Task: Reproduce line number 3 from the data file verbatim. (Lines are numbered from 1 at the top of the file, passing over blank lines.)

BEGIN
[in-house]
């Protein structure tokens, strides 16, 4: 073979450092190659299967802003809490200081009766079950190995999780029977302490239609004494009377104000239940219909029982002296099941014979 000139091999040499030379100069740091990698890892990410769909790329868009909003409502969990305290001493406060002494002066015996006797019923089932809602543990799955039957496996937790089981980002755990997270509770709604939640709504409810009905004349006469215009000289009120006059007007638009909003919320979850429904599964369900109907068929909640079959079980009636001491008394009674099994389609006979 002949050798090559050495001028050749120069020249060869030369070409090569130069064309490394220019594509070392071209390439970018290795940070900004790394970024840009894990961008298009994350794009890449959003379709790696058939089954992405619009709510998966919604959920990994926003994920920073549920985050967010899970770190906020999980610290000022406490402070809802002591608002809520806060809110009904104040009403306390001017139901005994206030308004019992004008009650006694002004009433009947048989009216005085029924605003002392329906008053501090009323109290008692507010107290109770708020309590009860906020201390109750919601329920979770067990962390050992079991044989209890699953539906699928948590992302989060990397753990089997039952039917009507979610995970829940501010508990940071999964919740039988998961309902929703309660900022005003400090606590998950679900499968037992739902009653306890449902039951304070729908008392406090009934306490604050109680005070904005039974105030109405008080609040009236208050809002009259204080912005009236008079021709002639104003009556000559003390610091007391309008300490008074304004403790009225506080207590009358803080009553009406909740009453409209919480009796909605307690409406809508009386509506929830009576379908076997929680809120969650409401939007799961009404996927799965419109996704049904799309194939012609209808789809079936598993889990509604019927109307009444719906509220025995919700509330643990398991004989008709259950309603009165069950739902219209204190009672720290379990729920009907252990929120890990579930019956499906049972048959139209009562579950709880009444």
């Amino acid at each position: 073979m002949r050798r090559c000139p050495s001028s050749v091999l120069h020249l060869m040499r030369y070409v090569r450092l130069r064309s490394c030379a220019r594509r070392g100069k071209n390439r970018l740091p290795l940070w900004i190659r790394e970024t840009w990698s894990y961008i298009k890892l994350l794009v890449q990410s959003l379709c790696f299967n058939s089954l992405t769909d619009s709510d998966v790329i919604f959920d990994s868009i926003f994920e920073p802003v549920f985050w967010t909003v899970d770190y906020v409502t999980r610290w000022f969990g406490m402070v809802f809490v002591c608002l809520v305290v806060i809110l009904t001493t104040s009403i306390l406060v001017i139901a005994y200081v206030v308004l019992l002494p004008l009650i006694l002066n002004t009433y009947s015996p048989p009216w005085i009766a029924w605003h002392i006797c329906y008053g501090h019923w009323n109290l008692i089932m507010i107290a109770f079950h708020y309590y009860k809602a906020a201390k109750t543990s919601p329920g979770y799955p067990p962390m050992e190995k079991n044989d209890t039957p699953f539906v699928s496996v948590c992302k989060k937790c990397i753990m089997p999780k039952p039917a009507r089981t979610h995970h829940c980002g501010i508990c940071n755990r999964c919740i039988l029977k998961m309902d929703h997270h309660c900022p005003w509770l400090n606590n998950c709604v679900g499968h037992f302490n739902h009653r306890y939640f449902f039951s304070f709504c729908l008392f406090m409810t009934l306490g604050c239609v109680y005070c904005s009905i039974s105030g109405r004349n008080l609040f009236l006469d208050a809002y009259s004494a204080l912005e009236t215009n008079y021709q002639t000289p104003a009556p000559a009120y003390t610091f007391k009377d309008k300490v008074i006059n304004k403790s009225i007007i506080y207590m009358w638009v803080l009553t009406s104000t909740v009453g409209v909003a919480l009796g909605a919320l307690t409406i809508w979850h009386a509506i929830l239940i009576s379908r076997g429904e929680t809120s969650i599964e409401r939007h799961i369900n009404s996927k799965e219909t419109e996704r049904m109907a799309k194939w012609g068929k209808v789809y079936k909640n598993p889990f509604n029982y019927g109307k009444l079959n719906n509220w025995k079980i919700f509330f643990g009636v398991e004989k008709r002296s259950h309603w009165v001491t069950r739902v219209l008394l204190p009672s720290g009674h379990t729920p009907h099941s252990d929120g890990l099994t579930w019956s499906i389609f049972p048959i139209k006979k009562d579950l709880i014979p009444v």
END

């Amino acid at each position: 073979m002949r050798r090559c000139p050495s001028s050749v091999l120069h020249l060869m040499r030369y070409v090569r450092l130069r064309s490394c030379a220019r594509r070392g100069k071209n390439r970018l740091p290795l940070w900004i190659r790394e970024t840009w990698s894990y961008i298009k890892l994350l794009v890449q990410s959003l379709c790696f299967n058939s089954l992405t769909d619009s709510d998966v790329i919604f959920d990994s868009i926003f994920e920073p802003v549920f985050w967010t909003v899970d770190y906020v409502t999980r610290w000022f969990g406490m402070v809802f809490v002591c608002l809520v305290v806060i809110l009904t001493t104040s009403i306390l406060v001017i139901a005994y200081v206030v308004l019992l002494p004008l009650i006694l002066n002004t009433y009947s015996p048989p009216w005085i009766a029924w605003h002392i006797c329906y008053g501090h019923w009323n109290l008692i089932m507010i107290a109770f079950h708020y309590y009860k809602a906020a201390k109750t543990s919601p329920g979770y799955p067990p962390m050992e190995k079991n044989d209890t039957p699953f539906v699928s496996v948590c992302k989060k937790c990397i753990m089997p999780k039952p039917a009507r089981t979610h995970h829940c980002g501010i508990c940071n755990r999964c919740i039988l029977k998961m309902d929703h997270h309660c900022p005003w509770l400090n606590n998950c709604v679900g499968h037992f302490n739902h009653r306890y939640f449902f039951s304070f709504c729908l008392f406090m409810t009934l306490g604050c239609v109680y005070c904005s009905i039974s105030g109405r004349n008080l609040f009236l006469d208050a809002y009259s004494a204080l912005e009236t215009n008079y021709q002639t000289p104003a009556p000559a009120y003390t610091f007391k009377d309008k300490v008074i006059n304004k403790s009225i007007i506080y207590m009358w638009v803080l009553t009406s104000t909740v009453g409209v909003a919480l009796g909605a919320l307690t409406i809508w979850h009386a509506i929830l239940i009576s379908r076997g429904e929680t809120s969650i599964e409401r939007h799961i369900n009404s996927k799965e219909t419109e996704r049904m109907a799309k194939w012609g068929k209808v789809y079936k909640n598993p889990f509604n029982y019927g109307k009444l079959n719906n509220w025995k079980i919700f509330f643990g009636v398991e004989k008709r002296s259950h309603w009165v001491t069950r739902v219209l008394l204190p009672s720290g009674h379990t729920p009907h099941s252990d929120g890990l099994t579930w019956s499906i389609f049972p048959i139209k006979k009562d579950l709880i014979p009444v």